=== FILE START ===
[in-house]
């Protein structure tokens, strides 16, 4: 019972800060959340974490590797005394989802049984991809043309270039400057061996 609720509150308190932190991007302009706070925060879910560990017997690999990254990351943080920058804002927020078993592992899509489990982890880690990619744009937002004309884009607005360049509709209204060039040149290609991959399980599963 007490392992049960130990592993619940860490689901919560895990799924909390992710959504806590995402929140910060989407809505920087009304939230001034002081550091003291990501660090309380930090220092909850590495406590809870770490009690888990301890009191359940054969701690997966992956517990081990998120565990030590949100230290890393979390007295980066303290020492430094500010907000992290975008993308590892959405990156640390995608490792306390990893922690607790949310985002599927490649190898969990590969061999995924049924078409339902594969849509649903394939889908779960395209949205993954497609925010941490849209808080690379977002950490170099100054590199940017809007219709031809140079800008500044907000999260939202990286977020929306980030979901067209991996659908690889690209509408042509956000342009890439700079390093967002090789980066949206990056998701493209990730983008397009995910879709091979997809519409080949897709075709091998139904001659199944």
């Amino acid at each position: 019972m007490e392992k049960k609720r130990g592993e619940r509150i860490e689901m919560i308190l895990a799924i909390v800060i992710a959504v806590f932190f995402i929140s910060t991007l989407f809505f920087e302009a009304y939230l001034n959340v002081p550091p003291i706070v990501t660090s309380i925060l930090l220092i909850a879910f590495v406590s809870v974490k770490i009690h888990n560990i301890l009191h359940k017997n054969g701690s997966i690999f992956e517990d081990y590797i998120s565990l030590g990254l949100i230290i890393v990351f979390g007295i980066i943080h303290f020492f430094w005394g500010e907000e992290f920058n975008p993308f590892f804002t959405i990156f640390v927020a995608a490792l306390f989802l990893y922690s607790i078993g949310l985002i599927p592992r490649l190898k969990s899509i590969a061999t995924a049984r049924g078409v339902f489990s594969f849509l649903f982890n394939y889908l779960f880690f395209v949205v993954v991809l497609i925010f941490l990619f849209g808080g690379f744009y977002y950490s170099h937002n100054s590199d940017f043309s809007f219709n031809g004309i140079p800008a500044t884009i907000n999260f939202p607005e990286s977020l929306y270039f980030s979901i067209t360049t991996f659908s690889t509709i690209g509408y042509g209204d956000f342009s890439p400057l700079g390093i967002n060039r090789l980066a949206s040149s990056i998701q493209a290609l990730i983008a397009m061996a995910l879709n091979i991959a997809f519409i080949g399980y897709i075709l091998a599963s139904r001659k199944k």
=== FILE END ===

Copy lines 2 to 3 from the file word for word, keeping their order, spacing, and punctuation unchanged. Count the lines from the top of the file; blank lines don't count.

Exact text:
């Protein structure tokens, strides 16, 4: 019972800060959340974490590797005394989802049984991809043309270039400057061996 609720509150308190932190991007302009706070925060879910560990017997690999990254990351943080920058804002927020078993592992899509489990982890880690990619744009937002004309884009607005360049509709209204060039040149290609991959399980599963 007490392992049960130990592993619940860490689901919560895990799924909390992710959504806590995402929140910060989407809505920087009304939230001034002081550091003291990501660090309380930090220092909850590495406590809870770490009690888990301890009191359940054969701690997966992956517990081990998120565990030590949100230290890393979390007295980066303290020492430094500010907000992290975008993308590892959405990156640390995608490792306390990893922690607790949310985002599927490649190898969990590969061999995924049924078409339902594969849509649903394939889908779960395209949205993954497609925010941490849209808080690379977002950490170099100054590199940017809007219709031809140079800008500044907000999260939202990286977020929306980030979901067209991996659908690889690209509408042509956000342009890439700079390093967002090789980066949206990056998701493209990730983008397009995910879709091979997809519409080949897709075709091998139904001659199944």
């Amino acid at each position: 019972m007490e392992k049960k609720r130990g592993e619940r509150i860490e689901m919560i308190l895990a799924i909390v800060i992710a959504v806590f932190f995402i929140s910060t991007l989407f809505f920087e302009a009304y939230l001034n959340v002081p550091p003291i706070v990501t660090s309380i925060l930090l220092i909850a879910f590495v406590s809870v974490k770490i009690h888990n560990i301890l009191h359940k017997n054969g701690s997966i690999f992956e517990d081990y590797i998120s565990l030590g990254l949100i230290i890393v990351f979390g007295i980066i943080h303290f020492f430094w005394g500010e907000e992290f920058n975008p993308f590892f804002t959405i990156f640390v927020a995608a490792l306390f989802l990893y922690s607790i078993g949310l985002i599927p592992r490649l190898k969990s899509i590969a061999t995924a049984r049924g078409v339902f489990s594969f849509l649903f982890n394939y889908l779960f880690f395209v949205v993954v991809l497609i925010f941490l990619f849209g808080g690379f744009y977002y950490s170099h937002n100054s590199d940017f043309s809007f219709n031809g004309i140079p800008a500044t884009i907000n999260f939202p607005e990286s977020l929306y270039f980030s979901i067209t360049t991996f659908s690889t509709i690209g509408y042509g209204d956000f342009s890439p400057l700079g390093i967002n060039r090789l980066a949206s040149s990056i998701q493209a290609l990730i983008a397009m061996a995910l879709n091979i991959a997809f519409i080949g399980y897709i075709l091998a599963s139904r001659k199944k």